This book will focus on just one of these processors, the BeagleBone Black. However, much of what is written here could be applied to other choices with some limited modifications. But this is not what you came here to learn. You came to learn how to build some very interesting, complex, amazing robotics projects. And processors such as the BeagleBone Black are impressive because they have the capability to not only make this possible, but to make it accessible to those outside of academic or research communities. In this book, we'll explore these capabilities, and build some very impressive projects.
Just a few comments on how the book is laid out. We'll start with a very basic introduction to the BeagleBone Black, and how to get the hardware and software up and working. Then, we'll build some basic functionality on top of the basic system, showing you how to add sound, vision, and control.
Then we'll tackle some fairly complex capability, including GPS, audio, and some advanced sensors. Finally, we'll wrap it up by showing you how to put an entire system together with some tools that can make that a bit less complicated.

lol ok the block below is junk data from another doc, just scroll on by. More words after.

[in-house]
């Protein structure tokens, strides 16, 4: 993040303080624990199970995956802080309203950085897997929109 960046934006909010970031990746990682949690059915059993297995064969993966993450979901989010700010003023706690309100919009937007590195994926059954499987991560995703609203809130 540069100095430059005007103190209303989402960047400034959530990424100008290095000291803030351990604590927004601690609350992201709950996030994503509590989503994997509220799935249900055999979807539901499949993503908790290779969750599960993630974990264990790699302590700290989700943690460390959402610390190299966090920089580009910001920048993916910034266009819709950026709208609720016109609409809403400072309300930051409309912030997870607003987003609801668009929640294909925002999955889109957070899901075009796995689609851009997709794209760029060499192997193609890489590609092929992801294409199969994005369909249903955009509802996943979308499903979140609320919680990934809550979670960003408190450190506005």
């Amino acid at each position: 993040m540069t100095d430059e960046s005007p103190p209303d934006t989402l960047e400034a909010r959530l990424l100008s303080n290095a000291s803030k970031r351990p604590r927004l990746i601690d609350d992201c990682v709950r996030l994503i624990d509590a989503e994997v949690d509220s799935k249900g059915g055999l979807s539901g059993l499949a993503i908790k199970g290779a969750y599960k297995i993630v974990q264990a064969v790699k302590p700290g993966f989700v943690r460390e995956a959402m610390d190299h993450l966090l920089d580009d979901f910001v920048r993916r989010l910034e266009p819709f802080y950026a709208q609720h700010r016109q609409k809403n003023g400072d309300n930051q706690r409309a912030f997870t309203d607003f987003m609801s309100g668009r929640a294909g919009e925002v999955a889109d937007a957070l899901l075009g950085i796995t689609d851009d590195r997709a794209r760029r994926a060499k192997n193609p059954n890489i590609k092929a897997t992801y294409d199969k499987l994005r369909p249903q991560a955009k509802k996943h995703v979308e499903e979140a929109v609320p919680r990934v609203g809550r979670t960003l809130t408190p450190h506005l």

In each chapter, I'll give you some very specific instructions for how to proceed. This is a bit dangerous, and the instructions are all going to be subject to change. Hopefully you'll understand the basics of what we are trying to accomplish, so if things don't go quite to plan, you'll be able to figure out how to proceed. There is a lot of help out there, between message boards and blogs, so don't be shy.
What is critical to remember is that this is not an academic exercise. Don't just read the book, but do something with the hardware. My hope is that by the end, you'll be building the kinds of machines that will lead us all into the 22nd century. I often tell my students that their children will grow up as comfortable with robots as they are with computers.
So, let's begin!
Chapter 1, Getting Started with the BeagleBone Black, will provide instructions for initial power-up of your hardware.